A ban that jails soldiers for up to one year for engaging in homosexual acts or sexual harassment is under review by South Korea's Constitutional Court, reports AFP.

At stake is the constitutionality of banning gay service members in a country where serving in the military is a requirement.

South Korea's defense ministry said it has asked the Constitutional Court to uphold the gay ban, a ministry spokesman said last week.

“The military is a unique characteristics,” a military spokesman told AFP. “It has to maintain good combat capability. It requires a sound group life. It works for the public interest rather than personal happiness.”

At its last review in 2002, the Constitutional Court upheld the gay ban as legal.

Homosexuality in South Korea is not illegal, and neither the South Korean Constitution nor the Civil Penal Code specifically address it. The Military Penal Code, however, makes being gay a crime, and the repercussions of its punishment may last a lifetime.

Soldiers found guilty of being gay are locked up for up to one year and given a dishonorable discharge.

South Korea's military draft makes service mandatory for all male citizens, with no conscientious objector option. And in a country where service records are commonly used to determine employment and being gay is considered “abnormal”, a military dishonorable discharge for being gay carries a heavy burden.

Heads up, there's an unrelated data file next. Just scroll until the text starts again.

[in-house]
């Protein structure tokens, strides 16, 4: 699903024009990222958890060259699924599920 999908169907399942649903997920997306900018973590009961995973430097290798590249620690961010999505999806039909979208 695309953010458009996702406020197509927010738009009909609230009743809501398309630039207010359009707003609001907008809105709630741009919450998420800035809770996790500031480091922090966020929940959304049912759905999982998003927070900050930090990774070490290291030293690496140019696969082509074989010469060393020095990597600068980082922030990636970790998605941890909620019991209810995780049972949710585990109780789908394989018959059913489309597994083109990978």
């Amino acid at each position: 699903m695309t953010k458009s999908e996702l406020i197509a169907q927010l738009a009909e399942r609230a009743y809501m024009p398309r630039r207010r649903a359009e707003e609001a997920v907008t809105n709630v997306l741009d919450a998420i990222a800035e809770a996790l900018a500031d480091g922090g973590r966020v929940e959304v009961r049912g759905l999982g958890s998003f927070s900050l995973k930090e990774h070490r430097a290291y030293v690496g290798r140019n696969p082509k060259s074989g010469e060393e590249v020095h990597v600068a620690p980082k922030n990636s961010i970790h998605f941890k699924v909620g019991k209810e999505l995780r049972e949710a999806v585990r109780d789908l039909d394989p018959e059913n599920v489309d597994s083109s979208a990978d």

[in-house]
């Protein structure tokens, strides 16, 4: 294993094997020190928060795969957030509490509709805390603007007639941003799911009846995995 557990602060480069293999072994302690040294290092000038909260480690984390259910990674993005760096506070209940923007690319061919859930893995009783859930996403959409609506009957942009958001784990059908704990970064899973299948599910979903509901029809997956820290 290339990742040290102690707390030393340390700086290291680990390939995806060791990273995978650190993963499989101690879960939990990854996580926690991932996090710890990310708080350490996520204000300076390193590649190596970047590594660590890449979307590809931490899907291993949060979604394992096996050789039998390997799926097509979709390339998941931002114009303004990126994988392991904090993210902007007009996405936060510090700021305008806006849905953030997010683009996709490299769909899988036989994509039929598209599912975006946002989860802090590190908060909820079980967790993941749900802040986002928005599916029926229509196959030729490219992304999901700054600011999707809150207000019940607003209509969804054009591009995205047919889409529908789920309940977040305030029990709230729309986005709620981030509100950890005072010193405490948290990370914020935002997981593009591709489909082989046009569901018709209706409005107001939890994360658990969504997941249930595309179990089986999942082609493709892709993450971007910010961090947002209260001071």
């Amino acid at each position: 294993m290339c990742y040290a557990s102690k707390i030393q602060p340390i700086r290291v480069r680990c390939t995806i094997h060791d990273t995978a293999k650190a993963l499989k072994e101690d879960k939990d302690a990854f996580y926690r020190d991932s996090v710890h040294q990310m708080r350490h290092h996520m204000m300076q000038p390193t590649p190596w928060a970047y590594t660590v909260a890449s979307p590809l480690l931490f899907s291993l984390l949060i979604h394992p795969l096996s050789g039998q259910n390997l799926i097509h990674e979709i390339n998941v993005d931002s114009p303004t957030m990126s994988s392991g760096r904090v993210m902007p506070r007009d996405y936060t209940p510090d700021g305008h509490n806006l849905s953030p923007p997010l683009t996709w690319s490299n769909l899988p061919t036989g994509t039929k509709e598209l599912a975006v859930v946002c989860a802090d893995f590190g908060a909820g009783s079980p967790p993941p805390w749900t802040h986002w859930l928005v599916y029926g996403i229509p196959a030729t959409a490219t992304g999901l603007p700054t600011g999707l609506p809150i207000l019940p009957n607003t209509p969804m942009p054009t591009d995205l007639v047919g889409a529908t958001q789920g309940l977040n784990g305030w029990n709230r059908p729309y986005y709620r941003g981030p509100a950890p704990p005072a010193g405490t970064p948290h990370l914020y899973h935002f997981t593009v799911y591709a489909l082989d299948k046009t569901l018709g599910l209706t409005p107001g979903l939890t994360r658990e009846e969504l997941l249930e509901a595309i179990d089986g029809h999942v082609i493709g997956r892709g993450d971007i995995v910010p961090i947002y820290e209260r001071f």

The Military Penal Code further punishes gays by lumping together consensual and non-consensual gay sex as “sexual harassment.”

Homosexuality is taboo in the Republic of Korea, where South Koreans treasure sacrifice over personal liberties. Gay nightlife does exist in large cities, but gay men and lesbian women remain mostly invisible.

A local military court in August asked the Constitutional Court to review the military's gay ban, saying the code was ambiguous with regards to “whether it covers sex by mutual agreement, or harassment between males, between females or between a male and female.”